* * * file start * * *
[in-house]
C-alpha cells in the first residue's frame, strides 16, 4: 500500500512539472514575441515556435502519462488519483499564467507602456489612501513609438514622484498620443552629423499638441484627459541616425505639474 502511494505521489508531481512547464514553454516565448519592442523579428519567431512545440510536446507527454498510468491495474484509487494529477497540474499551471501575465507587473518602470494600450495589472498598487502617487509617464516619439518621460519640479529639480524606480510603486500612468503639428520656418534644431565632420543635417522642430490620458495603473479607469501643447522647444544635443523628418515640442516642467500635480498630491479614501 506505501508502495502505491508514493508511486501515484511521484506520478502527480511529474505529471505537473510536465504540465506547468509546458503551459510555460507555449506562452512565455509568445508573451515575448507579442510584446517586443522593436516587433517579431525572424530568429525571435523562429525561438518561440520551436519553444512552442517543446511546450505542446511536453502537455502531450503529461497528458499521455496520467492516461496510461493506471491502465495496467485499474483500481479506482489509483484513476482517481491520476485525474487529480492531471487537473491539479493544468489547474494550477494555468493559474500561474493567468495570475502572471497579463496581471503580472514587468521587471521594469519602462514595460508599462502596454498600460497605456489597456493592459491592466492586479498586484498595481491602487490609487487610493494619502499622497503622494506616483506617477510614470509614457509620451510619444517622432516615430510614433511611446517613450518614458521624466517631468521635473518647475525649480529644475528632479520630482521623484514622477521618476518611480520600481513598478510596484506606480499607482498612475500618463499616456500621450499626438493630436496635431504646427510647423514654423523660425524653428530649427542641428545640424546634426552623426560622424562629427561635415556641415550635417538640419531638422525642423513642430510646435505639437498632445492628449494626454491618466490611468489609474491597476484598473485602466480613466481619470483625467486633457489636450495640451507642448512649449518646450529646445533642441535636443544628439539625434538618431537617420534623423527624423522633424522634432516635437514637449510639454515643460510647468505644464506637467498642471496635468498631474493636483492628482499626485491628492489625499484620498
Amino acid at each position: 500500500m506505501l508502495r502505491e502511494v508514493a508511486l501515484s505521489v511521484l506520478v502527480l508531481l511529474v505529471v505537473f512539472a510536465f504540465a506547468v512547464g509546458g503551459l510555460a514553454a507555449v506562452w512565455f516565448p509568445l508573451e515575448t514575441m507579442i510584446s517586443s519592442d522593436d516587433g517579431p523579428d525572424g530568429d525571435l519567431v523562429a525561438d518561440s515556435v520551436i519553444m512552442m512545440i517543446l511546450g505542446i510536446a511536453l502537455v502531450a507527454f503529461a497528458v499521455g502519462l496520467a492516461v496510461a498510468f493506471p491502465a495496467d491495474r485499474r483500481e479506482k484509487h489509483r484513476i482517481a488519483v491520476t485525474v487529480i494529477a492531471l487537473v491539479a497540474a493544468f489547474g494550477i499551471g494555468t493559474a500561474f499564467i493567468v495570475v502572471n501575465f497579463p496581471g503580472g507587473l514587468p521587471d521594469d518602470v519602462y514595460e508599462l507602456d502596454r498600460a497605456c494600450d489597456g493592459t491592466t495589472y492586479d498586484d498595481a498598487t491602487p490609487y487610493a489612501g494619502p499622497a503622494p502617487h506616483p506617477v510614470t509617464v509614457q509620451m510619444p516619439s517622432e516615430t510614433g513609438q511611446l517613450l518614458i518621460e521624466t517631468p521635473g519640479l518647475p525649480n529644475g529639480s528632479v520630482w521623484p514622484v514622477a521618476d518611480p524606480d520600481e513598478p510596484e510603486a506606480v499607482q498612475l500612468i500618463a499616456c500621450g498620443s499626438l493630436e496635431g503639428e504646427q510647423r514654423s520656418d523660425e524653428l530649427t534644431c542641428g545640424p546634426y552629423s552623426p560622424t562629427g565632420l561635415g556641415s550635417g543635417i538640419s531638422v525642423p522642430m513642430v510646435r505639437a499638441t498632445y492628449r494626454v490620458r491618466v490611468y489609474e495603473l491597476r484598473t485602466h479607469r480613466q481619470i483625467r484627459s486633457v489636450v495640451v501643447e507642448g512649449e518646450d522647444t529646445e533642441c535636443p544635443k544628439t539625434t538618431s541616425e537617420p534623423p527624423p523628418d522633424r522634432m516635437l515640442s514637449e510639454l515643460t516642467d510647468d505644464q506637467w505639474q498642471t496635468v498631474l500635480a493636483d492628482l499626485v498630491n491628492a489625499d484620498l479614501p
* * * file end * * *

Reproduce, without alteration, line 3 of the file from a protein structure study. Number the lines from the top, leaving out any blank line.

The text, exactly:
Amino acid at each position: 500500500m506505501l508502495r502505491e502511494v508514493a508511486l501515484s505521489v511521484l506520478v502527480l508531481l511529474v505529471v505537473f512539472a510536465f504540465a506547468v512547464g509546458g503551459l510555460a514553454a507555449v506562452w512565455f516565448p509568445l508573451e515575448t514575441m507579442i510584446s517586443s519592442d522593436d516587433g517579431p523579428d525572424g530568429d525571435l519567431v523562429a525561438d518561440s515556435v520551436i519553444m512552442m512545440i517543446l511546450g505542446i510536446a511536453l502537455v502531450a507527454f503529461a497528458v499521455g502519462l496520467a492516461v496510461a498510468f493506471p491502465a495496467d491495474r485499474r483500481e479506482k484509487h489509483r484513476i482517481a488519483v491520476t485525474v487529480i494529477a492531471l487537473v491539479a497540474a493544468f489547474g494550477i499551471g494555468t493559474a500561474f499564467i493567468v495570475v502572471n501575465f497579463p496581471g503580472g507587473l514587468p521587471d521594469d518602470v519602462y514595460e508599462l507602456d502596454r498600460a497605456c494600450d489597456g493592459t491592466t495589472y492586479d498586484d498595481a498598487t491602487p490609487y487610493a489612501g494619502p499622497a503622494p502617487h506616483p506617477v510614470t509617464v509614457q509620451m510619444p516619439s517622432e516615430t510614433g513609438q511611446l517613450l518614458i518621460e521624466t517631468p521635473g519640479l518647475p525649480n529644475g529639480s528632479v520630482w521623484p514622484v514622477a521618476d518611480p524606480d520600481e513598478p510596484e510603486a506606480v499607482q498612475l500612468i500618463a499616456c500621450g498620443s499626438l493630436e496635431g503639428e504646427q510647423r514654423s520656418d523660425e524653428l530649427t534644431c542641428g545640424p546634426y552629423s552623426p560622424t562629427g565632420l561635415g556641415s550635417g543635417i538640419s531638422v525642423p522642430m513642430v510646435r505639437a499638441t498632445y492628449r494626454v490620458r491618466v490611468y489609474e495603473l491597476r484598473t485602466h479607469r480613466q481619470i483625467r484627459s486633457v489636450v495640451v501643447e507642448g512649449e518646450d522647444t529646445e533642441c535636443p544635443k544628439t539625434t538618431s541616425e537617420p534623423p527624423p523628418d522633424r522634432m516635437l515640442s514637449e510639454l515643460t516642467d510647468d505644464q506637467w505639474q498642471t496635468v498631474l500635480a493636483d492628482l499626485v498630491n491628492a489625499d484620498l479614501p